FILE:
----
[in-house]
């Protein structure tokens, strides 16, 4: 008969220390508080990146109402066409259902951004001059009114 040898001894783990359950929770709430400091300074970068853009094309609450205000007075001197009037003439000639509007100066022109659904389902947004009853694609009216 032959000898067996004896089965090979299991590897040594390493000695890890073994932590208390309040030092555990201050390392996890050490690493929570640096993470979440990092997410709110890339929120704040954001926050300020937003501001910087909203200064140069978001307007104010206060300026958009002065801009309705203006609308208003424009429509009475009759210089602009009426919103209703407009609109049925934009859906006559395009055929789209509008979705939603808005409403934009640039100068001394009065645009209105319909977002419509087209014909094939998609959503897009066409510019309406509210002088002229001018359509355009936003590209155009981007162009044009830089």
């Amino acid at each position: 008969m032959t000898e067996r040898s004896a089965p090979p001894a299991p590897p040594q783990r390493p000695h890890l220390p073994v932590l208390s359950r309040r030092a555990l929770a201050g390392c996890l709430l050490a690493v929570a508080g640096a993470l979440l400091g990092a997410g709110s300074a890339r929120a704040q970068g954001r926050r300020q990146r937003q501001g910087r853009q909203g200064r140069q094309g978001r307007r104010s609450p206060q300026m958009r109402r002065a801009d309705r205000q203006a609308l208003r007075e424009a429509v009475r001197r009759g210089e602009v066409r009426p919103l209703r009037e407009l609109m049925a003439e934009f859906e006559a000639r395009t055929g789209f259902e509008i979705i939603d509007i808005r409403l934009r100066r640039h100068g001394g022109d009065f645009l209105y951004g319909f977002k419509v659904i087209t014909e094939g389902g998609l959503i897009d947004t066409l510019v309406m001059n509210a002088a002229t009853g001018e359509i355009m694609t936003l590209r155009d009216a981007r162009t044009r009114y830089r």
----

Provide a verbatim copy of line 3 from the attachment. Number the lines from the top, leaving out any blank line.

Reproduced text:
């Amino acid at each position: 008969m032959t000898e067996r040898s004896a089965p090979p001894a299991p590897p040594q783990r390493p000695h890890l220390p073994v932590l208390s359950r309040r030092a555990l929770a201050g390392c996890l709430l050490a690493v929570a508080g640096a993470l979440l400091g990092a997410g709110s300074a890339r929120a704040q970068g954001r926050r300020q990146r937003q501001g910087r853009q909203g200064r140069q094309g978001r307007r104010s609450p206060q300026m958009r109402r002065a801009d309705r205000q203006a609308l208003r007075e424009a429509v009475r001197r009759g210089e602009v066409r009426p919103l209703r009037e407009l609109m049925a003439e934009f859906e006559a000639r395009t055929g789209f259902e509008i979705i939603d509007i808005r409403l934009r100066r640039h100068g001394g022109d009065f645009l209105y951004g319909f977002k419509v659904i087209t014909e094939g389902g998609l959503i897009d947004t066409l510019v309406m001059n509210a002088a002229t009853g001018e359509i355009m694609t936003l590209r155009d009216a981007r162009t044009r009114y830089r």